44. 44. Consider deal as closed once it is signed black on white on the paper (In some areas verbal agreements are as good as written ones)
  45. 45. Respect elders and senior people to you
  46. 46. Proper follow up after meeting and get top </li></ul>management involved<br />Some more specifics<br />Traditions<br /><ul><li>Get used to answer on your request, which is: “Inshallah” (In God’s will). It means nor yes, nor no.
  47. 47. Executives, local owners are part of the family and don’t spend much time in the office – they have more of the representative function
  48. 48. Nepotism is looked at favorably because of family ties
  49. 49. Friday, Saturday are weekend days
  50. 50. Social connections are often more important than business relationship or expertise
  51. 51. During Ramadan fasting don’t touch (handshake) the man, when you are woman, be ready to have late night meetings during Ramadan
  52. 52. Use only right hand when eating without cutlery
  53. 53. Question: “How is family doing” is very common</li></ul>Common salutations in the whole Middle East: “Assallam-u Aleikum”, except in Israel it is “Shalom” and they mean the same: Peace<br />10<br /><br />
  54. 54. Cultural Diversity<br />What to watch for?<br /><ul><li>Org. structure and processes
  55. 55. Decision making levels
  56. 56. Body Language, & communication style</li></ul> *********************<br /><ul><li>Time perception
  57. 57. Age importance – seniority factor
  58. 58. Personal honor, saving face</li></ul> ***********************<br /><ul><li>Time value/ Entertainment
  59. 59. Religious influence in daily life
  60. 60. Meeting & Corporate culture</li></ul>Cultural Identity<br />Being aware of cultural diversities, knowing how to deal with shows respect and creates an ambiance of trust which is crucial to do business in the Middle East<br />Core Values <br />Customs & Traditions<br />Diversity is more than tolerating differences, it is respecting, appreciating and understanding the different characteristics of different cultures<br />11<br /><br />
  61. 61. Doing business in the M.E. (Except Israel)<br /><ul><li>The Middle East is an area that carries many stereotypes, myths, and great diversity in the region, However, a common religion, language and culture make the highlighting of general characters and aspects of the region valid. Through knowledge of these differences, stereotypes are broken and barriers to communications are reduced.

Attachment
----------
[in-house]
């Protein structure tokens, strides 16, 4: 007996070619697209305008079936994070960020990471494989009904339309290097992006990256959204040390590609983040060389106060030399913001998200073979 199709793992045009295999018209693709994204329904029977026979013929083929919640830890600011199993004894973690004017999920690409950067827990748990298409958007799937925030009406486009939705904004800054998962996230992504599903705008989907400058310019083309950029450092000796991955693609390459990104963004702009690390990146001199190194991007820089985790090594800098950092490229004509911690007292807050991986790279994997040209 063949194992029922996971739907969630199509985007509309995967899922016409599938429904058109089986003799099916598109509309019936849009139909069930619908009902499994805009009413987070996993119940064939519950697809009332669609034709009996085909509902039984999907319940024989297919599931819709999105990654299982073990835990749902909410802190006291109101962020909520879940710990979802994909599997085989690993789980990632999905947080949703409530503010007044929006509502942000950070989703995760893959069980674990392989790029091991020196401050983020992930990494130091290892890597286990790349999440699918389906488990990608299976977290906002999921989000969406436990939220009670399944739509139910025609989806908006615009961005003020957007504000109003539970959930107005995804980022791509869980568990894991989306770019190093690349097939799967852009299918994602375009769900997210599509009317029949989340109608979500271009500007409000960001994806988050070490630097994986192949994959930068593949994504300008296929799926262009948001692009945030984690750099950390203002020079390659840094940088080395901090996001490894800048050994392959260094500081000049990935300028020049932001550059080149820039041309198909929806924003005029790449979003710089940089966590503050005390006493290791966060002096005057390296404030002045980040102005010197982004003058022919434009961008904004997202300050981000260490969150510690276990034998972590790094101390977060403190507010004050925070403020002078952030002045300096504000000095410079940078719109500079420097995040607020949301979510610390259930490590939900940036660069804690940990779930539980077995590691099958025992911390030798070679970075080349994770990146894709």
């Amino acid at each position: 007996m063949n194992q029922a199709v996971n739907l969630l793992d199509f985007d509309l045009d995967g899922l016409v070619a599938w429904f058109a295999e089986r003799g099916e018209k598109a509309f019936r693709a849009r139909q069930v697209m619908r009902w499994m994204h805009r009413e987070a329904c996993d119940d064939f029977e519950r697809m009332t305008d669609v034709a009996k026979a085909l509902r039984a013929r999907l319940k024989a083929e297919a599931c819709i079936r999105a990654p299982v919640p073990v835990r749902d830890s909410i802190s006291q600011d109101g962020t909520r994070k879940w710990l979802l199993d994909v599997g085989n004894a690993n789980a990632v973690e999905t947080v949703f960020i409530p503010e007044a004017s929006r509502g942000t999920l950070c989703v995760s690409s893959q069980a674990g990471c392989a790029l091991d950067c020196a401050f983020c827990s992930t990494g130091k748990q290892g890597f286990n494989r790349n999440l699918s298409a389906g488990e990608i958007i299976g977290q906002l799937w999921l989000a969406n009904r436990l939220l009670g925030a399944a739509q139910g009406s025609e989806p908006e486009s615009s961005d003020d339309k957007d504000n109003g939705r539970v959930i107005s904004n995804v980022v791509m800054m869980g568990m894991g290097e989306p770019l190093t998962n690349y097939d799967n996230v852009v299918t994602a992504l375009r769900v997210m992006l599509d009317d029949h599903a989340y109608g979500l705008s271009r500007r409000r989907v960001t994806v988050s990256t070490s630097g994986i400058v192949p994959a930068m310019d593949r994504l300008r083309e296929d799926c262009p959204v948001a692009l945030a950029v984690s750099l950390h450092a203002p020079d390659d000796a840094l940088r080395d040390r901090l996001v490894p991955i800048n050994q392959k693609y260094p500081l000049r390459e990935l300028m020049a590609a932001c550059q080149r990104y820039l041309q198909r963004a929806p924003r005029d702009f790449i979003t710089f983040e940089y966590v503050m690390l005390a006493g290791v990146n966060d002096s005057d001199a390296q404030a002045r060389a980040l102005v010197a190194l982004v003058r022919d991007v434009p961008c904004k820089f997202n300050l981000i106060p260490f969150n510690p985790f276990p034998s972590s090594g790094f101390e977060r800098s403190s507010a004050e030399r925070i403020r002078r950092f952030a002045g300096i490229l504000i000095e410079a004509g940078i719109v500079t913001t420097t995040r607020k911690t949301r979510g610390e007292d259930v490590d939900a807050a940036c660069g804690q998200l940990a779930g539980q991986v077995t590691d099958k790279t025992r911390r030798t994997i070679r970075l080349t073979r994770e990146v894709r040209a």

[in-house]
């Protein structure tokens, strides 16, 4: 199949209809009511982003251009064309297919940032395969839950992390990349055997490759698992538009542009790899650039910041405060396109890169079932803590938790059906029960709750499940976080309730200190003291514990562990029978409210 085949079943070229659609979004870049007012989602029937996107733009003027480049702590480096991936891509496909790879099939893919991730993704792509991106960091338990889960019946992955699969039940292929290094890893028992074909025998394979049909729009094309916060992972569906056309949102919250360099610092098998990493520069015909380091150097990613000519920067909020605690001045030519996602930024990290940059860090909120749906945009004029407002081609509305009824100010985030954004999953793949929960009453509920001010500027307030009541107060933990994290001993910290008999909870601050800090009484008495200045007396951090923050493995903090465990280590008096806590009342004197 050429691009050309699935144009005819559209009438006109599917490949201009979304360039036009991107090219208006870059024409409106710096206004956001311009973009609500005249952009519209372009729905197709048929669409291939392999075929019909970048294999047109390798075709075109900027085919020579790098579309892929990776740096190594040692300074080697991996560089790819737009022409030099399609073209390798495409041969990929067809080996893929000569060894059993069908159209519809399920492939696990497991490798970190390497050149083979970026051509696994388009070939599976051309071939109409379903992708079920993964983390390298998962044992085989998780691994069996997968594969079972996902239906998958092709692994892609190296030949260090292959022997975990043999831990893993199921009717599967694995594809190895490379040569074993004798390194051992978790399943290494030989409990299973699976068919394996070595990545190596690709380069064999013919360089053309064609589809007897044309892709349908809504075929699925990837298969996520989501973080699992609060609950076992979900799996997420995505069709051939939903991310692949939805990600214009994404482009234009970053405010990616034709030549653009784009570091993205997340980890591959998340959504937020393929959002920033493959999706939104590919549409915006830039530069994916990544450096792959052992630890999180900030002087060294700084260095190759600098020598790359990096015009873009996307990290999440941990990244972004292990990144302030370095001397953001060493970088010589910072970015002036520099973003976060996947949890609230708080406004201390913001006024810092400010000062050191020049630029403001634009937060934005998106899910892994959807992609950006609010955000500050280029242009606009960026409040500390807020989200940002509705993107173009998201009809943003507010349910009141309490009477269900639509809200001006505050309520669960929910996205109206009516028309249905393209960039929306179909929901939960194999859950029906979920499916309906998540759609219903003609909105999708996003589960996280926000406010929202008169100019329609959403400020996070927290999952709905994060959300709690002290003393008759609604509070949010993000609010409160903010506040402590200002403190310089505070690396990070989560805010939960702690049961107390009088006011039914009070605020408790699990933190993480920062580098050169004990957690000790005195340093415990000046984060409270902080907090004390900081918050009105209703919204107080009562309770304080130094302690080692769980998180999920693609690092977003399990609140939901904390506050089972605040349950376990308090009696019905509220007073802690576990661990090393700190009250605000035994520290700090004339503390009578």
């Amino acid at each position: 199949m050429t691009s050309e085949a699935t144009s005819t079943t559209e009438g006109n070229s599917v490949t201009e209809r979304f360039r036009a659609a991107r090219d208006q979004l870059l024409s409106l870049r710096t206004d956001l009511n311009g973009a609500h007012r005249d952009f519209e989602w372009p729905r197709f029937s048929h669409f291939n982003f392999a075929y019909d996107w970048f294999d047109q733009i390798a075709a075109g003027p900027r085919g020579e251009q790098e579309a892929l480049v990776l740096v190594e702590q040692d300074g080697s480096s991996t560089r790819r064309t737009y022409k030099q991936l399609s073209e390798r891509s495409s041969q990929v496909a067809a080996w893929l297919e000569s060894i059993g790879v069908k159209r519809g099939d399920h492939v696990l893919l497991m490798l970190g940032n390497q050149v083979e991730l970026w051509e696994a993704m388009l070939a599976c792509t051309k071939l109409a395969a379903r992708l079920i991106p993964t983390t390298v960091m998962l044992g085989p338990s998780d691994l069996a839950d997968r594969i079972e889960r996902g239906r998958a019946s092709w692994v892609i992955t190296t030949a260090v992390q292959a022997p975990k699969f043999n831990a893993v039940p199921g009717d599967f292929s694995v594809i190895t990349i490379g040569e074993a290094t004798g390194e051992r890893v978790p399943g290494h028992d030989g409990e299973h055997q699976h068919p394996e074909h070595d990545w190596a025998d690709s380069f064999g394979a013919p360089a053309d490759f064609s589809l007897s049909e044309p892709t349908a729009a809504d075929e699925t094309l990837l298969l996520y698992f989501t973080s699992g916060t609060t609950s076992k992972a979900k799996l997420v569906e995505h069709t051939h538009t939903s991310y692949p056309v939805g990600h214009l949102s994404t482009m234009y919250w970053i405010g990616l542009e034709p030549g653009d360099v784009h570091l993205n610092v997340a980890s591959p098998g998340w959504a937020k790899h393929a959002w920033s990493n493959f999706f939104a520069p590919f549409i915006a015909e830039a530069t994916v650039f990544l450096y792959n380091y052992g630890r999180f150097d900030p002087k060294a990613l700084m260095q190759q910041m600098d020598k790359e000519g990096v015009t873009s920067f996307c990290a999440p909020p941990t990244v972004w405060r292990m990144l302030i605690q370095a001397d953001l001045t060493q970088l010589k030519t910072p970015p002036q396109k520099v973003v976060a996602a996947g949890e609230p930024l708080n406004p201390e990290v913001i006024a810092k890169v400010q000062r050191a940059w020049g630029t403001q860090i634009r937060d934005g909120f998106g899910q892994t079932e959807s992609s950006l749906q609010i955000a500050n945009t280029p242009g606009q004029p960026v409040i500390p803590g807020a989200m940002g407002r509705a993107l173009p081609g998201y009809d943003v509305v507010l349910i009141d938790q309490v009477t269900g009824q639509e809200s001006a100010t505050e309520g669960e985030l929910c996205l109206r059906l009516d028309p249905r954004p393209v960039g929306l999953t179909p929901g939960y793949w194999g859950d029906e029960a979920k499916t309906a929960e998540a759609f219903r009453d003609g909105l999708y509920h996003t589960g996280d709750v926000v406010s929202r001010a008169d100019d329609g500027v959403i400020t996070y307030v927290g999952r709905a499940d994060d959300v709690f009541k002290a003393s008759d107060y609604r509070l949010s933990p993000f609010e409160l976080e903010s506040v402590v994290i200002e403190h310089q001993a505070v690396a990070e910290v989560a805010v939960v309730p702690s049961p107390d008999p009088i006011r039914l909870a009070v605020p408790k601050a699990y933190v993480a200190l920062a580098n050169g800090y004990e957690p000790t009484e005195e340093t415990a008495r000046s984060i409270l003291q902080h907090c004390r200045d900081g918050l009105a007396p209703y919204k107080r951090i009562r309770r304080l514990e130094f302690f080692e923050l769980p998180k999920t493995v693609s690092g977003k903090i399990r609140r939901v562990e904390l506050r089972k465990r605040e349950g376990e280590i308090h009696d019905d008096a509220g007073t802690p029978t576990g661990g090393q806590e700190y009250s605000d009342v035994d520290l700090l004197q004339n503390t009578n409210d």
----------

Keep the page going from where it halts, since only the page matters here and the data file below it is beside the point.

62. 62. Middle East can not be discussed in a cultural sense without mentioning Islam. Islam permeates all levels of society. It provides guidance, values and rules for personal life, community relations and ways of doing business.
  63. 63. Muslims are obliged to pray 5 times a day, meetings to be fitted around those times. Friday is the congregational prayers and it is obligatory for all males to attend, they don’t drink alcohol or eat pork .</li></ul>12<br /><br />
  64. 64. Doing business in the M.E. (Except Israel)<br /><ul><li>Avoid trying to do business in the M.E. during the month of Ramadan. Muslims fast from dawn till dusk which involves refraining from eating, drinking or smoking.
  65. 65. The traditional Islamic greeting is 'Asalamualaykum' (peace be with you). As a non-Muslim you would not be expected to use it, but if you did you would receive the reply 'waalaykumsalam' (and peace be with you).
  66. 66. Handshakes are always used and can last a long time. Islamic etiquette recommends that one waits for the other to withdraw their hand first before doing the same.
  67. 67. Always use the right hand.
  68. 68. Do not be surprised if your hand is held while you are led somewhere. Holding hands among men is common and does not carry the same connotations as it does in the West.</li></ul>13<br /><br />
  69. 69. Doing business in the M.E. (Except Israel)<br />Women in Business<br /><ul><li>Role of women in business vary from one country to the other in the Middle East, but generally:
  70. 70. A male should wait and see if she extends her hand first
  71. 71. Avoid touching and prolonged eye contact with women
  72. 72. In certain countries do not ask about any female colleague/ relative/ spouse etc…
  73. 73. A big percentage of the women in the M.E. are veiled to different degrees.
  74. 74. Western women should wear conservative business suits preferably skirt suits below the knee never above it, cover most of the arms, and neck
  75. 75. Western women should not extend her hand to a male from the M.E. unless he does first </li></ul>14<br /><br />
  76. 76. Doing business in the M.E. (Except Israel)<br /><ul><li>Middle Easterns do not separate professional/ personal life. Doing business revolves more around personal relationships, family ties, trust and honor. There is a tendency to priorities personal matters above all else. It is crucial that business relationships are built on mutual friendship and trust.